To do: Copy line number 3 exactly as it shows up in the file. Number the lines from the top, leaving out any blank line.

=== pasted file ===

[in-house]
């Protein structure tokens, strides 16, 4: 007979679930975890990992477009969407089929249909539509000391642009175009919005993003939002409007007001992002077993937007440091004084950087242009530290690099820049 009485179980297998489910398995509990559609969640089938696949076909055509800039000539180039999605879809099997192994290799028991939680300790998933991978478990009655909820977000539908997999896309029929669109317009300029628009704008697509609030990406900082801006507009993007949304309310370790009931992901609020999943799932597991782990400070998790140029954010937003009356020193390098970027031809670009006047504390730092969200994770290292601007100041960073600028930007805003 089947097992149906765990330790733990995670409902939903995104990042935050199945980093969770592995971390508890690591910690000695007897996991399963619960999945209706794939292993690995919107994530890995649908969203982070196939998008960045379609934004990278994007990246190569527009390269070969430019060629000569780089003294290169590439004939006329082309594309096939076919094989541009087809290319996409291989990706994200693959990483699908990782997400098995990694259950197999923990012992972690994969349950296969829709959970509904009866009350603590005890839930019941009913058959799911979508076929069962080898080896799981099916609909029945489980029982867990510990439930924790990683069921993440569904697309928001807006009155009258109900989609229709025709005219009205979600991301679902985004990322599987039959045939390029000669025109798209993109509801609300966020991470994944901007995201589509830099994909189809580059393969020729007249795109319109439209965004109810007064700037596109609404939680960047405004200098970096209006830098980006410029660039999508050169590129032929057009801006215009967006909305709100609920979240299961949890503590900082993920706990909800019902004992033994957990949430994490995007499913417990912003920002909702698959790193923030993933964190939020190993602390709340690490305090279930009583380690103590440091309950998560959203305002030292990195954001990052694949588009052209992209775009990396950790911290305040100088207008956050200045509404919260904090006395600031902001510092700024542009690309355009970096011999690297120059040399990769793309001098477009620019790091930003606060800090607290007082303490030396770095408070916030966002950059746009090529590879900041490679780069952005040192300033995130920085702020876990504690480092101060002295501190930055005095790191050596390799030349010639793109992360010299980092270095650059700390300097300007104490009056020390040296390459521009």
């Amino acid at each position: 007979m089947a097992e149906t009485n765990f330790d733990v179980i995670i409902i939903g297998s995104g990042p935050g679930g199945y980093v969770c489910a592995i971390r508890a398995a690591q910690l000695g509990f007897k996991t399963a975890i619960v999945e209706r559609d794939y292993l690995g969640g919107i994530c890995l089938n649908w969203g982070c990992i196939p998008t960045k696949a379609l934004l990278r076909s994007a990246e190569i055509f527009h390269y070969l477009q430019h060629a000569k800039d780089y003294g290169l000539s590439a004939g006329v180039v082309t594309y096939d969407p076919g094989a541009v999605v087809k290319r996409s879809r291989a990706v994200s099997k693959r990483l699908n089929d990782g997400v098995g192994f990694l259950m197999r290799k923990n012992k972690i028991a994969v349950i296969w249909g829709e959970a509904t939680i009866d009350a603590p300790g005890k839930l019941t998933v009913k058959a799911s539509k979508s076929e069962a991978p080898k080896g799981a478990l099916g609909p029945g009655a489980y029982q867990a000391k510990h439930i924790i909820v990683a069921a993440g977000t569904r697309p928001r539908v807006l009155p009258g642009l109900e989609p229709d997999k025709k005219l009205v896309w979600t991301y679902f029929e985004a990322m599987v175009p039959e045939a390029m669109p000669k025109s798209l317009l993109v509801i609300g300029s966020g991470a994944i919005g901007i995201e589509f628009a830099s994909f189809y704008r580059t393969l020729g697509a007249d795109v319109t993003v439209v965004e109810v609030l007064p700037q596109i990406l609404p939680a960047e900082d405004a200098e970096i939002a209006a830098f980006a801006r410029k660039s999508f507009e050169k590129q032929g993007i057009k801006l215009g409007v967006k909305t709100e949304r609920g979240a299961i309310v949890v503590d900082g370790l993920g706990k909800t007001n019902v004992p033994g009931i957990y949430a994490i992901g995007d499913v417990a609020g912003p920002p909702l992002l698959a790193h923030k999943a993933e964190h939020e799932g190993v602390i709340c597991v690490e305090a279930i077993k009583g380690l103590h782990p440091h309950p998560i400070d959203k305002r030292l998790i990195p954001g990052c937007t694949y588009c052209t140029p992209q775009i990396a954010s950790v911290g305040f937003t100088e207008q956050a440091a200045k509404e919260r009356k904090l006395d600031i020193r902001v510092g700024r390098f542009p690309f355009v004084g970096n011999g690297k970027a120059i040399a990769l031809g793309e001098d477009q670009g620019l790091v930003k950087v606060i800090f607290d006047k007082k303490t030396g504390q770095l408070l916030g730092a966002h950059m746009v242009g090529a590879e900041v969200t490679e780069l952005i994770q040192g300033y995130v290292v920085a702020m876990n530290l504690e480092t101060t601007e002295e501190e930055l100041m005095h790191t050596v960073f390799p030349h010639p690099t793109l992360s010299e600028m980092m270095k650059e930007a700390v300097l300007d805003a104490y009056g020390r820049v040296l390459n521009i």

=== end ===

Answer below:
């Amino acid at each position: 007979m089947a097992e149906t009485n765990f330790d733990v179980i995670i409902i939903g297998s995104g990042p935050g679930g199945y980093v969770c489910a592995i971390r508890a398995a690591q910690l000695g509990f007897k996991t399963a975890i619960v999945e209706r559609d794939y292993l690995g969640g919107i994530c890995l089938n649908w969203g982070c990992i196939p998008t960045k696949a379609l934004l990278r076909s994007a990246e190569i055509f527009h390269y070969l477009q430019h060629a000569k800039d780089y003294g290169l000539s590439a004939g006329v180039v082309t594309y096939d969407p076919g094989a541009v999605v087809k290319r996409s879809r291989a990706v994200s099997k693959r990483l699908n089929d990782g997400v098995g192994f990694l259950m197999r290799k923990n012992k972690i028991a994969v349950i296969w249909g829709e959970a509904t939680i009866d009350a603590p300790g005890k839930l019941t998933v009913k058959a799911s539509k979508s076929e069962a991978p080898k080896g799981a478990l099916g609909p029945g009655a489980y029982q867990a000391k510990h439930i924790i909820v990683a069921a993440g977000t569904r697309p928001r539908v807006l009155p009258g642009l109900e989609p229709d997999k025709k005219l009205v896309w979600t991301y679902f029929e985004a990322m599987v175009p039959e045939a390029m669109p000669k025109s798209l317009l993109v509801i609300g300029s966020g991470a994944i919005g901007i995201e589509f628009a830099s994909f189809y704008r580059t393969l020729g697509a007249d795109v319109t993003v439209v965004e109810v609030l007064p700037q596109i990406l609404p939680a960047e900082d405004a200098e970096i939002a209006a830098f980006a801006r410029k660039s999508f507009e050169k590129q032929g993007i057009k801006l215009g409007v967006k909305t709100e949304r609920g979240a299961i309310v949890v503590d900082g370790l993920g706990k909800t007001n019902v004992p033994g009931i957990y949430a994490i992901g995007d499913v417990a609020g912003p920002p909702l992002l698959a790193h923030k999943a993933e964190h939020e799932g190993v602390i709340c597991v690490e305090a279930i077993k009583g380690l103590h782990p440091h309950p998560i400070d959203k305002r030292l998790i990195p954001g990052c937007t694949y588009c052209t140029p992209q775009i990396a954010s950790v911290g305040f937003t100088e207008q956050a440091a200045k509404e919260r009356k904090l006395d600031i020193r902001v510092g700024r390098f542009p690309f355009v004084g970096n011999g690297k970027a120059i040399a990769l031809g793309e001098d477009q670009g620019l790091v930003k950087v606060i800090f607290d006047k007082k303490t030396g504390q770095l408070l916030g730092a966002h950059m746009v242009g090529a590879e900041v969200t490679e780069l952005i994770q040192g300033y995130v290292v920085a702020m876990n530290l504690e480092t101060t601007e002295e501190e930055l100041m005095h790191t050596v960073f390799p030349h010639p690099t793109l992360s010299e600028m980092m270095k650059e930007a700390v300097l300007d805003a104490y009056g020390r820049v040296l390459n521009i």